Although the research is in its preliminary stage and need to be approved against real events data, its initial results seem relevant to the modelling of various social phenomena.
  • How to Compare and Interpret Two Learnt Decision Trees From the Same Domain?

    Authors: Petra Perner (Institute of Computer Vision and Applied Computer Sciences)
    Primary area of focus / application: Mining
    Keywords: Machine learning, Decision tree induction, Interpretation of the results, Tree comparison measure
    Submitted at 8-Apr-2013 14:23 by Petra Perner
    Accepted
    16-Sep-2013 12:15 How to Compare and Interpret Two Learnt Decision Trees From the Same Domain?
    Data mining methods are widely used across many disciplines to identify patterns, rules or associations among huge volumes of data. Decision tree induction such as C4.5 is the most preferred method for classifica-tion since it works well on average regardless of the data set being used. The resulting decision tree has explana-tion capability but problems arise if the data set has been collected at different times or is enlarging and the decision tree induction process has been repeated. The resulting tree will change and the expert is questioning the trustworthy of the result. That brings us to the problem of comparing two decision trees in accordance with its explanation power. In this paper, we present a method how to compare two decision trees and how to interpret the change of the structure and the attributes in the decision tree.
  • New 'Quality' Tools

    Authors: Jonathan Smyth-Renshaw (Jonathan Smyth-Renshaw & Associates Ltd)
    Primary area of focus / application:
    Keywords: Quality tools, Strategy, Data analysis, 7 quality tools
    Submitted at 10-Apr-2013 20:14 by Jonathan Smyth-Renshaw
    Accepted (view paper)
    18-Sep-2013 10:15 Problem Session
    The goal of this extended session is to share a number of tools and techniques which I use during my work as a consultant and trainer. The principles of Six Sigma and Lean are widely taught. However, I believe there is a new 'battle' ground for business improvement philosophies. These are tools and techniques which all employees should know, understand and use in their daily work, not just a select few belts or 'other improvement rankings'.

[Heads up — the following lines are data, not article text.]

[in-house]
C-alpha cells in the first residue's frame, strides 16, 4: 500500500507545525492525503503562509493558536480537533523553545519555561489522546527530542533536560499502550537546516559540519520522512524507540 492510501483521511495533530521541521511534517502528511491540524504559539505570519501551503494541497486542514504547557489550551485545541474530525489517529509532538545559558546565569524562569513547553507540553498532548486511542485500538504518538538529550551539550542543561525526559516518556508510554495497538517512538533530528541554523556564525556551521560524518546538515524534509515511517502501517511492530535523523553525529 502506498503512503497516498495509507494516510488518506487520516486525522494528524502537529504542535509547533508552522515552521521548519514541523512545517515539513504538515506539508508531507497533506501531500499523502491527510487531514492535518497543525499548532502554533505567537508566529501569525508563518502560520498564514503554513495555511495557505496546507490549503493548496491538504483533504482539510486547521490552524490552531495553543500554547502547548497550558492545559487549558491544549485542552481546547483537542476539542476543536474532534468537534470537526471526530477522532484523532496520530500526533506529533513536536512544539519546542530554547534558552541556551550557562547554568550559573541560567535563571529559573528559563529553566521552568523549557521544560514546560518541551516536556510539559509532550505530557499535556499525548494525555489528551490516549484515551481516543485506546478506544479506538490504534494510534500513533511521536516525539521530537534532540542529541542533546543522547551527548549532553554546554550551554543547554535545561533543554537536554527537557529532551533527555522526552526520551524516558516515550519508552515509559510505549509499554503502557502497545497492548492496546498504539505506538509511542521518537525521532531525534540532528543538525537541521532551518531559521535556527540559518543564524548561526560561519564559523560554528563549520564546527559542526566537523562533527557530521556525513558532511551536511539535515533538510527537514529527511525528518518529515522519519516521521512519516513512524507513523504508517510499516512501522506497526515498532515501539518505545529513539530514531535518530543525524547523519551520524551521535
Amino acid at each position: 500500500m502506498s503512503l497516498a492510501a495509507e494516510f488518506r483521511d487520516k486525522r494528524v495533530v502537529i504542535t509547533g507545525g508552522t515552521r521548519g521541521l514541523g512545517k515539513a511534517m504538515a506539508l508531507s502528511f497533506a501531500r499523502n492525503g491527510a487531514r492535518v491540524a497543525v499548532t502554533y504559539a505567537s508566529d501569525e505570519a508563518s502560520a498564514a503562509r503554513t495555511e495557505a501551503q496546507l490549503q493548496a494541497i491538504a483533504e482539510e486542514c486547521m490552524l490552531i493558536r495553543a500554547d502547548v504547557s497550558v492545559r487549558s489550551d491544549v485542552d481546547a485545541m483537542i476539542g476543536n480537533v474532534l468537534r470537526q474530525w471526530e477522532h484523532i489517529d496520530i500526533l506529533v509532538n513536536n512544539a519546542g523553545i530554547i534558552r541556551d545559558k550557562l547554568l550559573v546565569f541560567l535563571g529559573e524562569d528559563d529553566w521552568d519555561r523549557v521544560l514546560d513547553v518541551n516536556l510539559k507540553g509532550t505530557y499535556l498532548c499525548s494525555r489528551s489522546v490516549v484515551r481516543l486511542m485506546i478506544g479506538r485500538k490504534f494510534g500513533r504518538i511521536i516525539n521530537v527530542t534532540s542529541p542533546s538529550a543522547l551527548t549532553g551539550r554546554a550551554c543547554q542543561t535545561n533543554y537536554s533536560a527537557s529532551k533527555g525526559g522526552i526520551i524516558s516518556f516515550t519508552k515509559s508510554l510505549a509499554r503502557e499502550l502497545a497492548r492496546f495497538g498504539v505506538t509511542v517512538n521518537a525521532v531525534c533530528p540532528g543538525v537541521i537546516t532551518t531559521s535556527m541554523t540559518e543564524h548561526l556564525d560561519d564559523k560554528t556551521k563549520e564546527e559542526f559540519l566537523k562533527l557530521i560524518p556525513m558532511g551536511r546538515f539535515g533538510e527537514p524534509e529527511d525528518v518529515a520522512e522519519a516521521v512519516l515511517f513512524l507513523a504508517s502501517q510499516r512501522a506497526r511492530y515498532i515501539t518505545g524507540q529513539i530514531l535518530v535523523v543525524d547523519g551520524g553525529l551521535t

I will layout my proposal and use real examples and exercises to demonstrate the potential value of what I have called my 'new quality tools', my presentation is available to view for more detail.

    In short, I believe the time has come for a new Quality Renaissance and ENBIS should lead the way.
  • Bayesian Approach to the Determination of Thermophysical Properties of Materials

    Authors: Alexandre Allard (LNE), Géraldine Ebrard (LNE), Nicolas Fischer (LNE), Véronique Le Sant (LNE), Denis Rochais (CEA), Peter Harris (NPL), Clare Matthews (NPL), Louise Wright (NPL)
    Primary area of focus / application: Other: French special session
    Keywords: Thermal diffusivity, FLASH method, Bayesian framework, Metropolis-Hastings algorithm, Measurement uncertainty
    Submitted at 11-Apr-2013 10:12 by Alexandre Allard
    Accepted
    17-Sep-2013 17:50 Bayesian Approach to the Determination of Thermophysical Properties of Materials